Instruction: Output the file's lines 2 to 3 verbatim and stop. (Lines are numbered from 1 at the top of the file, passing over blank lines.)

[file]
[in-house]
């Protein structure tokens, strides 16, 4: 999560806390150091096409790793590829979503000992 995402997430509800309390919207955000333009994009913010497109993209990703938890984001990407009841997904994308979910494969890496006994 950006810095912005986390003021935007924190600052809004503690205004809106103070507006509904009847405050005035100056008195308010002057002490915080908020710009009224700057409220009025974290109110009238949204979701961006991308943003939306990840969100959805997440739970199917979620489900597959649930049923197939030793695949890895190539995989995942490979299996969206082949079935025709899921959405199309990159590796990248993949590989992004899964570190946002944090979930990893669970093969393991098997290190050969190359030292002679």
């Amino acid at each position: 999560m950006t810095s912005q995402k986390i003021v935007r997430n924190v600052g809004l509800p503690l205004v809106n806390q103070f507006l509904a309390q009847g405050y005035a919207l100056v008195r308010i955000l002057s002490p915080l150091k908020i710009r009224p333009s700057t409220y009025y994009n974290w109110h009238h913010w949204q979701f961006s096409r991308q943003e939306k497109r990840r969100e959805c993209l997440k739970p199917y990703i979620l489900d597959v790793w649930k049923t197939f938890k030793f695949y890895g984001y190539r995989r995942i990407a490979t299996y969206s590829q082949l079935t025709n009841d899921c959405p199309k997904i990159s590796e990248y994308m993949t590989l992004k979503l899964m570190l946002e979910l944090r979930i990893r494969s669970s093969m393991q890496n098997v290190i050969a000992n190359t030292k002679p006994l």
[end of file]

């Protein structure tokens, strides 16, 4: 999560806390150091096409790793590829979503000992 995402997430509800309390919207955000333009994009913010497109993209990703938890984001990407009841997904994308979910494969890496006994 950006810095912005986390003021935007924190600052809004503690205004809106103070507006509904009847405050005035100056008195308010002057002490915080908020710009009224700057409220009025974290109110009238949204979701961006991308943003939306990840969100959805997440739970199917979620489900597959649930049923197939030793695949890895190539995989995942490979299996969206082949079935025709899921959405199309990159590796990248993949590989992004899964570190946002944090979930990893669970093969393991098997290190050969190359030292002679």
């Amino acid at each position: 999560m950006t810095s912005q995402k986390i003021v935007r997430n924190v600052g809004l509800p503690l205004v809106n806390q103070f507006l509904a309390q009847g405050y005035a919207l100056v008195r308010i955000l002057s002490p915080l150091k908020i710009r009224p333009s700057t409220y009025y994009n974290w109110h009238h913010w949204q979701f961006s096409r991308q943003e939306k497109r990840r969100e959805c993209l997440k739970p199917y990703i979620l489900d597959v790793w649930k049923t197939f938890k030793f695949y890895g984001y190539r995989r995942i990407a490979t299996y969206s590829q082949l079935t025709n009841d899921c959405p199309k997904i990159s590796e990248y994308m993949t590989l992004k979503l899964m570190l946002e979910l944090r979930i990893r494969s669970s093969m393991q890496n098997v290190i050969a000992n190359t030292k002679p006994l």